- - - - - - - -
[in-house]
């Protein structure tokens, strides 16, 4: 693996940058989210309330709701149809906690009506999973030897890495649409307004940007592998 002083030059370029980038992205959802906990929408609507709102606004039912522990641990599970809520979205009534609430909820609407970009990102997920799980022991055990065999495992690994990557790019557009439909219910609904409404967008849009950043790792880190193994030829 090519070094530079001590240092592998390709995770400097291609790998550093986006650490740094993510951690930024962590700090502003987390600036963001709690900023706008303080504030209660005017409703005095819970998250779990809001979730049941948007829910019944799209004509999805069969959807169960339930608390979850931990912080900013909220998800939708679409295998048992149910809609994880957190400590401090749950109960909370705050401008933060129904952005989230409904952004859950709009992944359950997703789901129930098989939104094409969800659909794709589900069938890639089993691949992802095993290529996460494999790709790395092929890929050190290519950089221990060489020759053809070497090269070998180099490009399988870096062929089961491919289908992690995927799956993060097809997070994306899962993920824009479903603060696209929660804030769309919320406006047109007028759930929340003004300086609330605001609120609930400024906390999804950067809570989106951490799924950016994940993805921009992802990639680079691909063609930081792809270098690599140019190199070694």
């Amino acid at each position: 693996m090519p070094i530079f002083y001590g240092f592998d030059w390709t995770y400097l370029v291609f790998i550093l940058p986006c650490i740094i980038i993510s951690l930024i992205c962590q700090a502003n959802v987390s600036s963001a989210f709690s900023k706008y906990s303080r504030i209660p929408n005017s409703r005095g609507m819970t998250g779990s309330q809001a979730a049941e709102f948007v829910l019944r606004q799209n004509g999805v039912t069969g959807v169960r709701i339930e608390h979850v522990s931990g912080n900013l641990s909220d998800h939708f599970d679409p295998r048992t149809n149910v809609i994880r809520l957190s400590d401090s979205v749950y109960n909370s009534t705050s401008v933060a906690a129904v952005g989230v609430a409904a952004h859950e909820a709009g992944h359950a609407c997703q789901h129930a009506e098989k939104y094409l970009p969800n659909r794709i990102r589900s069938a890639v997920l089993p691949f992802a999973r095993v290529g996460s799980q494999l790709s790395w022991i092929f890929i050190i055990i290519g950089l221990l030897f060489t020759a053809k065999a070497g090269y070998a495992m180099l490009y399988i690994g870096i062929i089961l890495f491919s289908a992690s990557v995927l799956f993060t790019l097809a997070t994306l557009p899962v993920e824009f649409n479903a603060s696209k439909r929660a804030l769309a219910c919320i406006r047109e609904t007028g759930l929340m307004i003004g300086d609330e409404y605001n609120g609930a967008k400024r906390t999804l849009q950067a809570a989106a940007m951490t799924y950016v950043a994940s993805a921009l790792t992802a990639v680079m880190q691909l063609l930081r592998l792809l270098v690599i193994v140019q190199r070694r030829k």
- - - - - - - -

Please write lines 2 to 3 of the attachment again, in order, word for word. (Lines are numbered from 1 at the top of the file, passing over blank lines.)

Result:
């Protein structure tokens, strides 16, 4: 693996940058989210309330709701149809906690009506999973030897890495649409307004940007592998 002083030059370029980038992205959802906990929408609507709102606004039912522990641990599970809520979205009534609430909820609407970009990102997920799980022991055990065999495992690994990557790019557009439909219910609904409404967008849009950043790792880190193994030829 090519070094530079001590240092592998390709995770400097291609790998550093986006650490740094993510951690930024962590700090502003987390600036963001709690900023706008303080504030209660005017409703005095819970998250779990809001979730049941948007829910019944799209004509999805069969959807169960339930608390979850931990912080900013909220998800939708679409295998048992149910809609994880957190400590401090749950109960909370705050401008933060129904952005989230409904952004859950709009992944359950997703789901129930098989939104094409969800659909794709589900069938890639089993691949992802095993290529996460494999790709790395092929890929050190290519950089221990060489020759053809070497090269070998180099490009399988870096062929089961491919289908992690995927799956993060097809997070994306899962993920824009479903603060696209929660804030769309919320406006047109007028759930929340003004300086609330605001609120609930400024906390999804950067809570989106951490799924950016994940993805921009992802990639680079691909063609930081792809270098690599140019190199070694």
């Amino acid at each position: 693996m090519p070094i530079f002083y001590g240092f592998d030059w390709t995770y400097l370029v291609f790998i550093l940058p986006c650490i740094i980038i993510s951690l930024i992205c962590q700090a502003n959802v987390s600036s963001a989210f709690s900023k706008y906990s303080r504030i209660p929408n005017s409703r005095g609507m819970t998250g779990s309330q809001a979730a049941e709102f948007v829910l019944r606004q799209n004509g999805v039912t069969g959807v169960r709701i339930e608390h979850v522990s931990g912080n900013l641990s909220d998800h939708f599970d679409p295998r048992t149809n149910v809609i994880r809520l957190s400590d401090s979205v749950y109960n909370s009534t705050s401008v933060a906690a129904v952005g989230v609430a409904a952004h859950e909820a709009g992944h359950a609407c997703q789901h129930a009506e098989k939104y094409l970009p969800n659909r794709i990102r589900s069938a890639v997920l089993p691949f992802a999973r095993v290529g996460s799980q494999l790709s790395w022991i092929f890929i050190i055990i290519g950089l221990l030897f060489t020759a053809k065999a070497g090269y070998a495992m180099l490009y399988i690994g870096i062929i089961l890495f491919s289908a992690s990557v995927l799956f993060t790019l097809a997070t994306l557009p899962v993920e824009f649409n479903a603060s696209k439909r929660a804030l769309a219910c919320i406006r047109e609904t007028g759930l929340m307004i003004g300086d609330e409404y605001n609120g609930a967008k400024r906390t999804l849009q950067a809570a989106a940007m951490t799924y950016v950043a994940s993805a921009l790792t992802a990639v680079m880190q691909l063609l930081r592998l792809l270098v690599i193994v140019q190199r070694r030829k």